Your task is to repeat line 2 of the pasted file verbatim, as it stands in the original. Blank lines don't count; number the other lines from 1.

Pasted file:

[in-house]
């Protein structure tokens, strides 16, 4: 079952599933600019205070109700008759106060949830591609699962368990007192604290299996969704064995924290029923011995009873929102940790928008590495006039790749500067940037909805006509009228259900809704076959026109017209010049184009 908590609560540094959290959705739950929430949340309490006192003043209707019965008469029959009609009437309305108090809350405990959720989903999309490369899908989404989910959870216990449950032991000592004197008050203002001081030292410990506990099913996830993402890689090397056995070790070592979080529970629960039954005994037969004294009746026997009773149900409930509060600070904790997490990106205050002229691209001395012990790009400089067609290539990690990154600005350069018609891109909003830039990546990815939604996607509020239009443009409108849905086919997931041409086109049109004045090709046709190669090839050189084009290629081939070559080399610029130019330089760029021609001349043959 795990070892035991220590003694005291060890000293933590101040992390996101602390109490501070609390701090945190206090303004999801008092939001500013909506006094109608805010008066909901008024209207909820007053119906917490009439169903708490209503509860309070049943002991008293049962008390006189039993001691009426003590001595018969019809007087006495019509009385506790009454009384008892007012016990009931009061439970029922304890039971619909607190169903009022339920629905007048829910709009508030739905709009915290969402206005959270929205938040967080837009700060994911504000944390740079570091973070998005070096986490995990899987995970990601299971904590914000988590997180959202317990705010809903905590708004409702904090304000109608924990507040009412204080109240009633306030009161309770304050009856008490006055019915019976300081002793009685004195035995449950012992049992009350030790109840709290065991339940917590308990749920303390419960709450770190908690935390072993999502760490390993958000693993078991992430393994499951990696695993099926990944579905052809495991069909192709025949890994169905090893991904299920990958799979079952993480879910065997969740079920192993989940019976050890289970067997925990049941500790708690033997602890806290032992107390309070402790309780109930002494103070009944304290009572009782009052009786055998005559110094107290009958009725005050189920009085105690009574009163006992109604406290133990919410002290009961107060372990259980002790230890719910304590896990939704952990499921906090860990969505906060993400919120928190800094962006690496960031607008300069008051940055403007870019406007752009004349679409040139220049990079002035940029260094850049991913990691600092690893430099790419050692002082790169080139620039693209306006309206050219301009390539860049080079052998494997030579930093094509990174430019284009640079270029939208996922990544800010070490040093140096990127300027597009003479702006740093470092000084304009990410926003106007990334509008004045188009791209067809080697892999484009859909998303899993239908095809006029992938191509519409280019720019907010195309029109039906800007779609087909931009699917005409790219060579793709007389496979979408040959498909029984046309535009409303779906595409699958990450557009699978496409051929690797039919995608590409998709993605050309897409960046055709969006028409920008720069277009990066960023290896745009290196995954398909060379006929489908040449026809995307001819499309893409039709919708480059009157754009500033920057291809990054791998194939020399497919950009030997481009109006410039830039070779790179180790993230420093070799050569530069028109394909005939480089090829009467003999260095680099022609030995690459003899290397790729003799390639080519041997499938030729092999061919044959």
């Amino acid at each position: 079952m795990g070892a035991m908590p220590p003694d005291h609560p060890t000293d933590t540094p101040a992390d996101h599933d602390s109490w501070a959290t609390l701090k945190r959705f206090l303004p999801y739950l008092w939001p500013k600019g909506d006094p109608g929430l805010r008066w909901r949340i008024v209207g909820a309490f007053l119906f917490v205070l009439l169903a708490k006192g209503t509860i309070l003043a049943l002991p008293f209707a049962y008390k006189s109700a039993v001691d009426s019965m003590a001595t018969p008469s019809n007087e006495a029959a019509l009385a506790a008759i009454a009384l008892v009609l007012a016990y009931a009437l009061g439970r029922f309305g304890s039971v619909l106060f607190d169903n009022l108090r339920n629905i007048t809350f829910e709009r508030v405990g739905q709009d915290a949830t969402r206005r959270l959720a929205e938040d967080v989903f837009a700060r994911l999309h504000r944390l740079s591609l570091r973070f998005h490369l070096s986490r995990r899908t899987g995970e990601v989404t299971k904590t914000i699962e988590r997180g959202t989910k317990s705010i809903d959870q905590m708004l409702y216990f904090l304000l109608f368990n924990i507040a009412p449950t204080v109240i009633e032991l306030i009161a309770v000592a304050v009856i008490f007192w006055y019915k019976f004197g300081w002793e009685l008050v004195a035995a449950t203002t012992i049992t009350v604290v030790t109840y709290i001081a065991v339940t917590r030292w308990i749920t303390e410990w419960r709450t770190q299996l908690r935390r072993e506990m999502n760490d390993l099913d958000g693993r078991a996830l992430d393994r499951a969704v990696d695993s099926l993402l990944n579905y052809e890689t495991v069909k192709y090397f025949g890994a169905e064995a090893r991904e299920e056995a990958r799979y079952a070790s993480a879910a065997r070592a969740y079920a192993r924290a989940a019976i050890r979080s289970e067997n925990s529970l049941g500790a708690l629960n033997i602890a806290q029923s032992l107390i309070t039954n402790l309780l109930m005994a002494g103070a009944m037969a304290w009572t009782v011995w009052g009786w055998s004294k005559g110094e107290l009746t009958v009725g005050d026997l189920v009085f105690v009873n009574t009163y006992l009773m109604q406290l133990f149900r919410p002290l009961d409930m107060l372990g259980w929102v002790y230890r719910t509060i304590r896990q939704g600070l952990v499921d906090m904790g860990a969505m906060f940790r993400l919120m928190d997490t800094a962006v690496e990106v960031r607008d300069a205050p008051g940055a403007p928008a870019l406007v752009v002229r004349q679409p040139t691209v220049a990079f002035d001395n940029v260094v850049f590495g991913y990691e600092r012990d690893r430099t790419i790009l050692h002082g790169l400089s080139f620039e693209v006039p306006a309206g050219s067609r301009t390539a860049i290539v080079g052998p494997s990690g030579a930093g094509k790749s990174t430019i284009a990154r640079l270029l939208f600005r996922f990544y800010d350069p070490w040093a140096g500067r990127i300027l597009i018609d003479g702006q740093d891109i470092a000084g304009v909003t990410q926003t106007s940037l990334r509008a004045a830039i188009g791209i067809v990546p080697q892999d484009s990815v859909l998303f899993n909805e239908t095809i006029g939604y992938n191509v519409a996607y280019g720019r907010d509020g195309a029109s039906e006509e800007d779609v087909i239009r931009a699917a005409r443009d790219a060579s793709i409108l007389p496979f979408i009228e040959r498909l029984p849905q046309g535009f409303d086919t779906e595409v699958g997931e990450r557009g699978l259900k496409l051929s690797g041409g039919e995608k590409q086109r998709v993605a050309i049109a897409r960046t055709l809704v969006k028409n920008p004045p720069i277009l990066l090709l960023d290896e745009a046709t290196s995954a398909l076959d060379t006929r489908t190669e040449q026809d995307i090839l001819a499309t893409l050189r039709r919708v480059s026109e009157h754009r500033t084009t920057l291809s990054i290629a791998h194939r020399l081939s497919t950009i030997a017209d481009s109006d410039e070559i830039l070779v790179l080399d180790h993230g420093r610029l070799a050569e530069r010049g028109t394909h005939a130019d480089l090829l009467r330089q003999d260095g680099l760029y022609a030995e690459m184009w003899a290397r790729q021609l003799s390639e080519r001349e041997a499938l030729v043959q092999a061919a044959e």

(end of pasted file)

């Protein structure tokens, strides 16, 4: 079952599933600019205070109700008759106060949830591609699962368990007192604290299996969704064995924290029923011995009873929102940790928008590495006039790749500067940037909805006509009228259900809704076959026109017209010049184009 908590609560540094959290959705739950929430949340309490006192003043209707019965008469029959009609009437309305108090809350405990959720989903999309490369899908989404989910959870216990449950032991000592004197008050203002001081030292410990506990099913996830993402890689090397056995070790070592979080529970629960039954005994037969004294009746026997009773149900409930509060600070904790997490990106205050002229691209001395012990790009400089067609290539990690990154600005350069018609891109909003830039990546990815939604996607509020239009443009409108849905086919997931041409086109049109004045090709046709190669090839050189084009290629081939070559080399610029130019330089760029021609001349043959 795990070892035991220590003694005291060890000293933590101040992390996101602390109490501070609390701090945190206090303004999801008092939001500013909506006094109608805010008066909901008024209207909820007053119906917490009439169903708490209503509860309070049943002991008293049962008390006189039993001691009426003590001595018969019809007087006495019509009385506790009454009384008892007012016990009931009061439970029922304890039971619909607190169903009022339920629905007048829910709009508030739905709009915290969402206005959270929205938040967080837009700060994911504000944390740079570091973070998005070096986490995990899987995970990601299971904590914000988590997180959202317990705010809903905590708004409702904090304000109608924990507040009412204080109240009633306030009161309770304050009856008490006055019915019976300081002793009685004195035995449950012992049992009350030790109840709290065991339940917590308990749920303390419960709450770190908690935390072993999502760490390993958000693993078991992430393994499951990696695993099926990944579905052809495991069909192709025949890994169905090893991904299920990958799979079952993480879910065997969740079920192993989940019976050890289970067997925990049941500790708690033997602890806290032992107390309070402790309780109930002494103070009944304290009572009782009052009786055998005559110094107290009958009725005050189920009085105690009574009163006992109604406290133990919410002290009961107060372990259980002790230890719910304590896990939704952990499921906090860990969505906060993400919120928190800094962006690496960031607008300069008051940055403007870019406007752009004349679409040139220049990079002035940029260094850049991913990691600092690893430099790419050692002082790169080139620039693209306006309206050219301009390539860049080079052998494997030579930093094509990174430019284009640079270029939208996922990544800010070490040093140096990127300027597009003479702006740093470092000084304009990410926003106007990334509008004045188009791209067809080697892999484009859909998303899993239908095809006029992938191509519409280019720019907010195309029109039906800007779609087909931009699917005409790219060579793709007389496979979408040959498909029984046309535009409303779906595409699958990450557009699978496409051929690797039919995608590409998709993605050309897409960046055709969006028409920008720069277009990066960023290896745009290196995954398909060379006929489908040449026809995307001819499309893409039709919708480059009157754009500033920057291809990054791998194939020399497919950009030997481009109006410039830039070779790179180790993230420093070799050569530069028109394909005939480089090829009467003999260095680099022609030995690459003899290397790729003799390639080519041997499938030729092999061919044959």